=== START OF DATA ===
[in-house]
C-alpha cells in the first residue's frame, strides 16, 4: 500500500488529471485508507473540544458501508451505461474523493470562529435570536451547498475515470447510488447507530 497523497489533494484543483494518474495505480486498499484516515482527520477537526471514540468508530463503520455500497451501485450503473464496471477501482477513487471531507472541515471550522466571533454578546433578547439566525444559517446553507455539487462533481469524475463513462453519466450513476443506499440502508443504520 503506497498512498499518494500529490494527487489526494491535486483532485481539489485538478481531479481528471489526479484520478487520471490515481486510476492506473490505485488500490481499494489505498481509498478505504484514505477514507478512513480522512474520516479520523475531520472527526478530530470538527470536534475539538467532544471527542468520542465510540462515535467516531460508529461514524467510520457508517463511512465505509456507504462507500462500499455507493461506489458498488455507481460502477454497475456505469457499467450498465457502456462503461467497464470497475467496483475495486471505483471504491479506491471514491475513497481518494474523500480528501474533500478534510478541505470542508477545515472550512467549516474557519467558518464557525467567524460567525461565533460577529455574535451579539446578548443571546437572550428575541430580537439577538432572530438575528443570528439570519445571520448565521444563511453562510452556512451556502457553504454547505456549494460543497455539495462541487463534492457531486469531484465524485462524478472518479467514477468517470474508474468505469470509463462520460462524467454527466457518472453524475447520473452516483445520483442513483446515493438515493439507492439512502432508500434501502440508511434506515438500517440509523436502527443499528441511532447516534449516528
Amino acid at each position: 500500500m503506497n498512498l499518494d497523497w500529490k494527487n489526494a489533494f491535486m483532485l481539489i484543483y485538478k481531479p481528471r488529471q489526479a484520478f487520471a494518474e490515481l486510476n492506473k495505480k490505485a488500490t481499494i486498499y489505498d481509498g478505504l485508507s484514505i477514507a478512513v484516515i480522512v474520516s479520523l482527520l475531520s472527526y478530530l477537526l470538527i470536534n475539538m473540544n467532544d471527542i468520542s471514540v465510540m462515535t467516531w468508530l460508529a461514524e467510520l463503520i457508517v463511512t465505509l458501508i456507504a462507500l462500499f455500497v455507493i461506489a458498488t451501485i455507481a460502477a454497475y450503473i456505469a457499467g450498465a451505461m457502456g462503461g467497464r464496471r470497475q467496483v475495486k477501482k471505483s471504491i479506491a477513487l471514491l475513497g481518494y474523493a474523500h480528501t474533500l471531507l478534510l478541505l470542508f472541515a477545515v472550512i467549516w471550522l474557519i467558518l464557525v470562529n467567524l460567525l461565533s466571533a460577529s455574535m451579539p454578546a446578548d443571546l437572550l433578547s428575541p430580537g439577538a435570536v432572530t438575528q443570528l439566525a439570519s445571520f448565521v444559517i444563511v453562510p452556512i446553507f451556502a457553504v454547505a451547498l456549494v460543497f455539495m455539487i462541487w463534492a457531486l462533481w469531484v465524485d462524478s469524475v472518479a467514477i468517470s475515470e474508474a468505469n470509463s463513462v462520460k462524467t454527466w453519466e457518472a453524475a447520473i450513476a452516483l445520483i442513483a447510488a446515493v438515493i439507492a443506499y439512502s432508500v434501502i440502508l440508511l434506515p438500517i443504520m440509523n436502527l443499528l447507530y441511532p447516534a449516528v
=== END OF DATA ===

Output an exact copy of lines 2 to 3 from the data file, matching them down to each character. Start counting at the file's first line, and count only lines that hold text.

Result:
C-alpha cells in the first residue's frame, strides 16, 4: 500500500488529471485508507473540544458501508451505461474523493470562529435570536451547498475515470447510488447507530 497523497489533494484543483494518474495505480486498499484516515482527520477537526471514540468508530463503520455500497451501485450503473464496471477501482477513487471531507472541515471550522466571533454578546433578547439566525444559517446553507455539487462533481469524475463513462453519466450513476443506499440502508443504520 503506497498512498499518494500529490494527487489526494491535486483532485481539489485538478481531479481528471489526479484520478487520471490515481486510476492506473490505485488500490481499494489505498481509498478505504484514505477514507478512513480522512474520516479520523475531520472527526478530530470538527470536534475539538467532544471527542468520542465510540462515535467516531460508529461514524467510520457508517463511512465505509456507504462507500462500499455507493461506489458498488455507481460502477454497475456505469457499467450498465457502456462503461467497464470497475467496483475495486471505483471504491479506491471514491475513497481518494474523500480528501474533500478534510478541505470542508477545515472550512467549516474557519467558518464557525467567524460567525461565533460577529455574535451579539446578548443571546437572550428575541430580537439577538432572530438575528443570528439570519445571520448565521444563511453562510452556512451556502457553504454547505456549494460543497455539495462541487463534492457531486469531484465524485462524478472518479467514477468517470474508474468505469470509463462520460462524467454527466457518472453524475447520473452516483445520483442513483446515493438515493439507492439512502432508500434501502440508511434506515438500517440509523436502527443499528441511532447516534449516528
Amino acid at each position: 500500500m503506497n498512498l499518494d497523497w500529490k494527487n489526494a489533494f491535486m483532485l481539489i484543483y485538478k481531479p481528471r488529471q489526479a484520478f487520471a494518474e490515481l486510476n492506473k495505480k490505485a488500490t481499494i486498499y489505498d481509498g478505504l485508507s484514505i477514507a478512513v484516515i480522512v474520516s479520523l482527520l475531520s472527526y478530530l477537526l470538527i470536534n475539538m473540544n467532544d471527542i468520542s471514540v465510540m462515535t467516531w468508530l460508529a461514524e467510520l463503520i457508517v463511512t465505509l458501508i456507504a462507500l462500499f455500497v455507493i461506489a458498488t451501485i455507481a460502477a454497475y450503473i456505469a457499467g450498465a451505461m457502456g462503461g467497464r464496471r470497475q467496483v475495486k477501482k471505483s471504491i479506491a477513487l471514491l475513497g481518494y474523493a474523500h480528501t474533500l471531507l478534510l478541505l470542508f472541515a477545515v472550512i467549516w471550522l474557519i467558518l464557525v470562529n467567524l460567525l461565533s466571533a460577529s455574535m451579539p454578546a446578548d443571546l437572550l433578547s428575541p430580537g439577538a435570536v432572530t438575528q443570528l439566525a439570519s445571520f448565521v444559517i444563511v453562510p452556512i446553507f451556502a457553504v454547505a451547498l456549494v460543497f455539495m455539487i462541487w463534492a457531486l462533481w469531484v465524485d462524478s469524475v472518479a467514477i468517470s475515470e474508474a468505469n470509463s463513462v462520460k462524467t454527466w453519466e457518472a453524475a447520473i450513476a452516483l445520483i442513483a447510488a446515493v438515493i439507492a443506499y439512502s432508500v434501502i440502508l440508511l434506515p438500517i443504520m440509523n436502527l443499528l447507530y441511532p447516534a449516528v